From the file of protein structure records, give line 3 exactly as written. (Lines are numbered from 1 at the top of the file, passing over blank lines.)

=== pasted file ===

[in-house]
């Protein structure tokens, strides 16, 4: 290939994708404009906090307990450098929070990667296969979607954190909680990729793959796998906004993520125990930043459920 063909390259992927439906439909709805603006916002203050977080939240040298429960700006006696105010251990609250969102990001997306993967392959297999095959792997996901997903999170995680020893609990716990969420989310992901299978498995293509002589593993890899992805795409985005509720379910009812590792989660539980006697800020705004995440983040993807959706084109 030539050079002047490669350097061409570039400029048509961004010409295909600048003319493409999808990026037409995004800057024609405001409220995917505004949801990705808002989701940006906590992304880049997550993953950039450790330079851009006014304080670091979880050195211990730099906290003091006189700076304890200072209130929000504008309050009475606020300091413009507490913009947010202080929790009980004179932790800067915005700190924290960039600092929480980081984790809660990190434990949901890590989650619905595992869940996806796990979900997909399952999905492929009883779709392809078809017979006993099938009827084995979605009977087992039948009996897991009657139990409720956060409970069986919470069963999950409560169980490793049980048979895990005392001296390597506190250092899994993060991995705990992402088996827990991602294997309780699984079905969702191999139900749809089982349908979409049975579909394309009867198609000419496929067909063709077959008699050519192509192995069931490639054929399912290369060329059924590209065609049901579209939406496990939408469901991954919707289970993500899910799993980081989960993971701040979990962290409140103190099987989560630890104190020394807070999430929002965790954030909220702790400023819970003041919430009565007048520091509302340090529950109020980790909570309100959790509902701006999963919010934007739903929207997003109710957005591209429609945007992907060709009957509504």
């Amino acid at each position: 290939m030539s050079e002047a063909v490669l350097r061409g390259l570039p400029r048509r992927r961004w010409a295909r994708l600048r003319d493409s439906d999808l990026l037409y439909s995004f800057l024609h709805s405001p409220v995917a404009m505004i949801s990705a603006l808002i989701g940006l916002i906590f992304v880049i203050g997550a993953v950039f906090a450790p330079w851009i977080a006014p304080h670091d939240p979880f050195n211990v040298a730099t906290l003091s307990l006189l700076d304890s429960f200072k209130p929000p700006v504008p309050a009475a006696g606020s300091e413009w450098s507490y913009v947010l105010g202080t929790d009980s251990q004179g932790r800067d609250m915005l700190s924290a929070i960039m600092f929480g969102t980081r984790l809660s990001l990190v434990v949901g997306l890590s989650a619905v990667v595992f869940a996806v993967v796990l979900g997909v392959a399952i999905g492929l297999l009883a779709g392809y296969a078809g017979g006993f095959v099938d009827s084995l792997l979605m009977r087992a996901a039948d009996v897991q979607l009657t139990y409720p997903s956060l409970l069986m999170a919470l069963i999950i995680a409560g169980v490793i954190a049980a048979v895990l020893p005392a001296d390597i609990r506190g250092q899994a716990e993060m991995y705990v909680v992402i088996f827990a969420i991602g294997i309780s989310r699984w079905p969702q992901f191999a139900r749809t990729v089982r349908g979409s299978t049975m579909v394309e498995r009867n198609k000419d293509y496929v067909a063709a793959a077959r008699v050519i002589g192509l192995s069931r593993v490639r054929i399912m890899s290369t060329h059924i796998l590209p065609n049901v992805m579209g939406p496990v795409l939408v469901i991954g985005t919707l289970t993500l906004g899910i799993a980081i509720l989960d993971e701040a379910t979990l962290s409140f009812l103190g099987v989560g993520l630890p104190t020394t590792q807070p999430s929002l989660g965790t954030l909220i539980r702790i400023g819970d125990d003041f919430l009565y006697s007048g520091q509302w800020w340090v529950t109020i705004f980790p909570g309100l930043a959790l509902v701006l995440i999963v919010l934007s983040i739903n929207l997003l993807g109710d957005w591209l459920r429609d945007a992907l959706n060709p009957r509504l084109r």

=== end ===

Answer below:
């Amino acid at each position: 290939m030539s050079e002047a063909v490669l350097r061409g390259l570039p400029r048509r992927r961004w010409a295909r994708l600048r003319d493409s439906d999808l990026l037409y439909s995004f800057l024609h709805s405001p409220v995917a404009m505004i949801s990705a603006l808002i989701g940006l916002i906590f992304v880049i203050g997550a993953v950039f906090a450790p330079w851009i977080a006014p304080h670091d939240p979880f050195n211990v040298a730099t906290l003091s307990l006189l700076d304890s429960f200072k209130p929000p700006v504008p309050a009475a006696g606020s300091e413009w450098s507490y913009v947010l105010g202080t929790d009980s251990q004179g932790r800067d609250m915005l700190s924290a929070i960039m600092f929480g969102t980081r984790l809660s990001l990190v434990v949901g997306l890590s989650a619905v990667v595992f869940a996806v993967v796990l979900g997909v392959a399952i999905g492929l297999l009883a779709g392809y296969a078809g017979g006993f095959v099938d009827s084995l792997l979605m009977r087992a996901a039948d009996v897991q979607l009657t139990y409720p997903s956060l409970l069986m999170a919470l069963i999950i995680a409560g169980v490793i954190a049980a048979v895990l020893p005392a001296d390597i609990r506190g250092q899994a716990e993060m991995y705990v909680v992402i088996f827990a969420i991602g294997i309780s989310r699984w079905p969702q992901f191999a139900r749809t990729v089982r349908g979409s299978t049975m579909v394309e498995r009867n198609k000419d293509y496929v067909a063709a793959a077959r008699v050519i002589g192509l192995s069931r593993v490639r054929i399912m890899s290369t060329h059924i796998l590209p065609n049901v992805m579209g939406p496990v795409l939408v469901i991954g985005t919707l289970t993500l906004g899910i799993a980081i509720l989960d993971e701040a379910t979990l962290s409140f009812l103190g099987v989560g993520l630890p104190t020394t590792q807070p999430s929002l989660g965790t954030l909220i539980r702790i400023g819970d125990d003041f919430l009565y006697s007048g520091q509302w800020w340090v529950t109020i705004f980790p909570g309100l930043a959790l509902v701006l995440i999963v919010l934007s983040i739903n929207l997003l993807g109710d957005w591209l459920r429609d945007a992907l959706n060709p009957r509504l084109r």